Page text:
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The Water Cooler

A blog of fresh ideas and findings from organizational leaders and researchers on how they’re making work better, shared regularly.

Should you hire for cultural fit or adaptability?

Should you hire for cultural fit or adaptability?
Companies increasingly view their cultures as a source of competitive advantage and hire employees on the basis of cultural compatibility. But is it better to hire someone who “fits” initially or someone who could be able to adapt quickly?

Recent years have seen a proliferation of assessment tools designed to identify, screen, and select employees who match an organization’s culture. But people vary not only in their initial levels of cultural fit but also in their “enculturability,” their capacity to adapt by reading and interpreting subtle cultural cues. So what matters more for an employee’s career success in an organization—initial cultural fit or enculturability?

This question cannot be readily addressed using data and methods that are commonly used to study culture and cultural fit: interviews and surveys. These methods rely on self-reports of how people think of themselves in relation to the organization and only provide static snapshots of these self-perceptions.

Instead, we developed a language-based model of cultural fit that focuses on how people behave, in particular, the way they express themselves in emails. Observing individuals’ behaviors over time helps reveal the dynamics of enculturation.

In our approach, a person exhibits high cultural fit when she matches the linguistic style of her colleagues. Imagine an organizational culture in which direct and aggressively stated views are interpreted as a signal of authority and competence. This same language might be frowned upon in a culture that values indirect expression and tactfulness. Our approach does not assume that certain behaviors are more effective than others; rather it assesses the cultural match, as reflected in language use, between an employee and her peers.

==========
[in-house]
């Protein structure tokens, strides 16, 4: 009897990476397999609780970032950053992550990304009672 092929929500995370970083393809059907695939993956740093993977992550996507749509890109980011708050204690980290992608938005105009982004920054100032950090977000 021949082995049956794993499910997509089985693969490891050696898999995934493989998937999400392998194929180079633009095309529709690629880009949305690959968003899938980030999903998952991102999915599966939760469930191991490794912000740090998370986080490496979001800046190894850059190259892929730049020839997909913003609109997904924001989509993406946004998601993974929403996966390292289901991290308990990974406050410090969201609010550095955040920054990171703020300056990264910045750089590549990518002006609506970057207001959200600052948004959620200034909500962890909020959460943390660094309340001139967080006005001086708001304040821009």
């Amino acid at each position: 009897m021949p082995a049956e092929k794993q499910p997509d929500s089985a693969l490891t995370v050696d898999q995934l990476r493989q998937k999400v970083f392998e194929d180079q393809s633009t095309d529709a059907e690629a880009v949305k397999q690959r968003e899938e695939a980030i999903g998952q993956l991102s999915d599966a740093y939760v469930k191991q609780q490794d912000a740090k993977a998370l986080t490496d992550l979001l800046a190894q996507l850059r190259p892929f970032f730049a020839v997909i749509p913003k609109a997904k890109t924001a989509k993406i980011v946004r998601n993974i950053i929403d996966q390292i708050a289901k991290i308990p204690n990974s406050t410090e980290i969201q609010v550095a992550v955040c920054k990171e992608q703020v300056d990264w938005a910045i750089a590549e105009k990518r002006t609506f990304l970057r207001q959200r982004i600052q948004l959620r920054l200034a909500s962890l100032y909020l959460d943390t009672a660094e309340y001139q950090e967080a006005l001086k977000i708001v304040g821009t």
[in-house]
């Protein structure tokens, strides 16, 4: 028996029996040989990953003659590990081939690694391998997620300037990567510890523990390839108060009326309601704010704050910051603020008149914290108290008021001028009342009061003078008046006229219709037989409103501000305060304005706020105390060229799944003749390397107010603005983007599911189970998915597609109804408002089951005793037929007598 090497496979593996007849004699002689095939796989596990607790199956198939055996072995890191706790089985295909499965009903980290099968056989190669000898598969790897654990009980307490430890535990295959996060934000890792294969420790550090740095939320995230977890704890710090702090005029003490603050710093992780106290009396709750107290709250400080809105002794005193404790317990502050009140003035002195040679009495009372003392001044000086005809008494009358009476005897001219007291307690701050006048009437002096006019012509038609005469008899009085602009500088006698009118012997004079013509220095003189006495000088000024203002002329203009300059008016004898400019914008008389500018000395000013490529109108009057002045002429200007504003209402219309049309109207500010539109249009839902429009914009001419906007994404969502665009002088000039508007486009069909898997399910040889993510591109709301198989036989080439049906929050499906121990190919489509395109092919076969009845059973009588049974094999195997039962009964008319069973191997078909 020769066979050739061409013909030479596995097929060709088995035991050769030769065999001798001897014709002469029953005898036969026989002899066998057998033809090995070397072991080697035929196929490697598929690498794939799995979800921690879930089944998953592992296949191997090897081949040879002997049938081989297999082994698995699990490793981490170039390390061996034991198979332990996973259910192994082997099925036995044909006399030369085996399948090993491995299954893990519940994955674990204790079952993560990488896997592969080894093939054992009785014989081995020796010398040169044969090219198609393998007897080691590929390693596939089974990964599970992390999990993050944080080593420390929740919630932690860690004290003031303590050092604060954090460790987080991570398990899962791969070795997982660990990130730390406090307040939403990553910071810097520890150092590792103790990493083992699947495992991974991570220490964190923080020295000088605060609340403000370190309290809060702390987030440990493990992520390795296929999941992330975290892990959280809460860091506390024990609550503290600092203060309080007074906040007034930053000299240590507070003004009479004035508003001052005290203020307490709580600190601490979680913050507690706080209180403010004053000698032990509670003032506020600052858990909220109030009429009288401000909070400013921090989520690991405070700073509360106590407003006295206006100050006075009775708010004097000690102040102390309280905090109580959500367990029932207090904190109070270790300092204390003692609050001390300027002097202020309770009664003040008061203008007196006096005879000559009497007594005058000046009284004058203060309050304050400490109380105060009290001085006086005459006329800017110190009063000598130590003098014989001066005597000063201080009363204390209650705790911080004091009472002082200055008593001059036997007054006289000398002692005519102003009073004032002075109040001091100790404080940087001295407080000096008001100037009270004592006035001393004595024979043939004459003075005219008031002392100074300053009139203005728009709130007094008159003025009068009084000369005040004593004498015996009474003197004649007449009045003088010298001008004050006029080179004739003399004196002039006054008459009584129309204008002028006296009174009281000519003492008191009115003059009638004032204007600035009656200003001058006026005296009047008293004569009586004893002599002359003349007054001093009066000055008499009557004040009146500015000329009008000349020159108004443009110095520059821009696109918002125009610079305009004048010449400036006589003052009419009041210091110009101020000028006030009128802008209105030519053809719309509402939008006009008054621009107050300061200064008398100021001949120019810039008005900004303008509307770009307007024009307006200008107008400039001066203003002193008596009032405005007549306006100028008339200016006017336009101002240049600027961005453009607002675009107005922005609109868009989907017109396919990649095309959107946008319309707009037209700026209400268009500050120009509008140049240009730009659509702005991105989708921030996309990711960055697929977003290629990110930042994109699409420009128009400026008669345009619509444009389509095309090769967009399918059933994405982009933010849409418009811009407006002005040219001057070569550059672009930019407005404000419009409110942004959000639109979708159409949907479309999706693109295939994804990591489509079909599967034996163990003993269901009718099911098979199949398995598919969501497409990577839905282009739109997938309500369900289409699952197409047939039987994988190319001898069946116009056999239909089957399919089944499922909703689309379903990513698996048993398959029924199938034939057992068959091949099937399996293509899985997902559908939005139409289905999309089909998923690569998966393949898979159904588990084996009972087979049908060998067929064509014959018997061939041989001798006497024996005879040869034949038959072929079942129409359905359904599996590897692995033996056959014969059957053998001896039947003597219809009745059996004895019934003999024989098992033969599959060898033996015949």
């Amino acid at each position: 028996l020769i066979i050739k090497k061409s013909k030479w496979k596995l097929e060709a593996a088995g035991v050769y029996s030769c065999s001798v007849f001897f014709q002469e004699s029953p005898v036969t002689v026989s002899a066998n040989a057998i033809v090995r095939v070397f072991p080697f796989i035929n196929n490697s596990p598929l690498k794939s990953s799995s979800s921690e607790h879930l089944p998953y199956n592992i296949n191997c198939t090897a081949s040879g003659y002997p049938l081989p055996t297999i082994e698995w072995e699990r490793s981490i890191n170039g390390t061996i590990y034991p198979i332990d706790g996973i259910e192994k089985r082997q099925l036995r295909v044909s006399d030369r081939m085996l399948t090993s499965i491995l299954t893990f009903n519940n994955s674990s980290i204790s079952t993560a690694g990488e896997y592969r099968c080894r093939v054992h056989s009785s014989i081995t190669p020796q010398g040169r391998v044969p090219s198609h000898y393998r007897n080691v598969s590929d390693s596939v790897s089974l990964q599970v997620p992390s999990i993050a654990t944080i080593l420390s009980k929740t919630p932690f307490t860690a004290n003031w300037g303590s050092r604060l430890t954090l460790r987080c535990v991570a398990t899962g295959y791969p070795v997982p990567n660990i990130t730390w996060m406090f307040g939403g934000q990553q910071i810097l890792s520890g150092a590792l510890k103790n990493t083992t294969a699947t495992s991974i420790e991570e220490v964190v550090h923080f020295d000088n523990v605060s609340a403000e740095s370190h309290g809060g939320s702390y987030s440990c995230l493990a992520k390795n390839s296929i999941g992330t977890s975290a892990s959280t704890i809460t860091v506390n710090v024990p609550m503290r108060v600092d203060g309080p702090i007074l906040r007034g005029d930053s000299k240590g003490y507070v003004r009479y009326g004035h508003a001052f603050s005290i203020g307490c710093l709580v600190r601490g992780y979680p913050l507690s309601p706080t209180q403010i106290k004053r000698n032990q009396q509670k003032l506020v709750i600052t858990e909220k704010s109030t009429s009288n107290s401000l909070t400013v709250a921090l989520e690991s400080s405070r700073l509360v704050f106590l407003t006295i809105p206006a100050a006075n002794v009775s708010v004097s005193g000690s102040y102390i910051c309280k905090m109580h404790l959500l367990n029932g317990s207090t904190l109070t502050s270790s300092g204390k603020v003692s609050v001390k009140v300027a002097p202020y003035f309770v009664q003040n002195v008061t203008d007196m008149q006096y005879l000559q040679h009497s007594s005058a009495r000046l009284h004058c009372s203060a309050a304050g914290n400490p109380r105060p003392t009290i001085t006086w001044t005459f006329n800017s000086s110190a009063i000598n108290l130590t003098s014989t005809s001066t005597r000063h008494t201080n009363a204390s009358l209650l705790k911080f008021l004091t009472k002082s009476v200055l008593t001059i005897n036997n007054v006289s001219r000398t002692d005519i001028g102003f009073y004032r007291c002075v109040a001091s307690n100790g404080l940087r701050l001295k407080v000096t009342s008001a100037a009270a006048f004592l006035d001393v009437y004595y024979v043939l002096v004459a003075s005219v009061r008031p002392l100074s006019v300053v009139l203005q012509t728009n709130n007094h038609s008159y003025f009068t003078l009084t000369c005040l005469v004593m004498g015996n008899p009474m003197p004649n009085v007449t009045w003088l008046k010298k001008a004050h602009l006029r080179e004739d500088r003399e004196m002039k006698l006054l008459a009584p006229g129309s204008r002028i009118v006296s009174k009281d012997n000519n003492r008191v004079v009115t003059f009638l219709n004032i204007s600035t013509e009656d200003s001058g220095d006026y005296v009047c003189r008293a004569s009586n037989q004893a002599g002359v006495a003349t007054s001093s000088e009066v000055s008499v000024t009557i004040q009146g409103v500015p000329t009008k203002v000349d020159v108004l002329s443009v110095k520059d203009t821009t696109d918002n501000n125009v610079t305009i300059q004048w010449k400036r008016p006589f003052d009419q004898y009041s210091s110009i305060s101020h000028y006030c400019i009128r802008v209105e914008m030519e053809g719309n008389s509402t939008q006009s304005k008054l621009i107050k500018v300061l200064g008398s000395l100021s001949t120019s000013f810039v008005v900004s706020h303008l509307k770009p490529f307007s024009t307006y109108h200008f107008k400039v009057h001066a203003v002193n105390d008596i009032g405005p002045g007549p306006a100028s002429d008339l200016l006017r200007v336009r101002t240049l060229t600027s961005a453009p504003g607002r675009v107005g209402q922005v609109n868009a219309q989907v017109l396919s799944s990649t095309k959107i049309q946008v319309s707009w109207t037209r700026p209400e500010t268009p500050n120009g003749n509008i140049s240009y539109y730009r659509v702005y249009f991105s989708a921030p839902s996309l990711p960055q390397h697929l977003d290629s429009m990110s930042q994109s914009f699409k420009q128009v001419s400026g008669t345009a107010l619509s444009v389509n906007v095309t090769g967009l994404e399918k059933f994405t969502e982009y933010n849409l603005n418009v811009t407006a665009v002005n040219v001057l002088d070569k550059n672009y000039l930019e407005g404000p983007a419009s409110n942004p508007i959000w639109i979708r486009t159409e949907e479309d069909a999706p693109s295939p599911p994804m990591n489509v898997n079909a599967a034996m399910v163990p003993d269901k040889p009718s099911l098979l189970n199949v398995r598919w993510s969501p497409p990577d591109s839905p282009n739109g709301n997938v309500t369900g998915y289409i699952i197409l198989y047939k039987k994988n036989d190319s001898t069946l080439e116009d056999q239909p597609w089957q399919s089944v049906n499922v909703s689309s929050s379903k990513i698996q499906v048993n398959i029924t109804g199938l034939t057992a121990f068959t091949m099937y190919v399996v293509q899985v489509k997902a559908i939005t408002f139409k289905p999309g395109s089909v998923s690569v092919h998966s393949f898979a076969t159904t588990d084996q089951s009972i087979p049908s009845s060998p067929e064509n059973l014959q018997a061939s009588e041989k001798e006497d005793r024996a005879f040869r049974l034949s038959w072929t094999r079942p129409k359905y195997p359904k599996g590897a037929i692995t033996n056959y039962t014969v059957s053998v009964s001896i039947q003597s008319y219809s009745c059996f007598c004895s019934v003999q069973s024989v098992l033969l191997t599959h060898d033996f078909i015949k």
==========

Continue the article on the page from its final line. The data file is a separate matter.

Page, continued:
Because we can measure this match over time, we can also observe how employees’ cultural fit changes, or their “enculturation trajectories.” As a result, we can distinguish between initial cultural fit at the time of hire and enculturability—the rate of adaptation to the culture in the first few months after hire.

We applied this language-based model to a corpus of email messages exchanged among employees in a mid-sized technology firm over a five-year period and matched these data to personnel records from the firm. The data set is de-identified, and raw message content is transformed to statistics about linguistic style so as to protect company confidentiality and employee privacy.

Our results indicate that both cultural fit and enculturability do matter for individual career success (e.g., getting promoted or not getting fired.) But we also find that employees with low initial cultural fit and high enculturability do better than employees with high initial cultural fit and low enculturability. Enculturability appears to matter more than initial cultural fit for career success. Moreover, we find that the energy people put into keeping apace with the organizational culture is indicative of their attachment to the firm. Those who cease to adapt to the evolving culture are at higher risk of leaving voluntarily.

So what does this mean for managers? Our results suggest that firms should place less emphasis on screening on cultural fit. As other work has shown, matching on cultural fit often favors applicants from particular socioeconomic backgrounds, leading to a reduction in workplace diversity. Instead, our work points to the value of screening on enculturability. For example, to what extent has the candidate sought out diverse cultural environments? How rapidly did the candidate adjust to these new environments? How did the candidate strike the balance between adapting to the new culture while staying true to herself? We believe that this kind of screening will help companies find employees who not only fit the current culture but who can adapt to and thrive in the organization’s culture of the future.

Amir Goldberg is an Associate Professor of Organizational Behavior at the Stanford Graduate School of Business. Sameer B. Srivastava is Assistant Professor and Harold Furst Chair in Management Philosophy and Values at UC Berkeley's Haas School of Business. Together, with V. Govind Manian (Stanford U.) and Christopher Potts (Stanford U.), they have co-authored a paper on this research that is forthcoming in Management Science.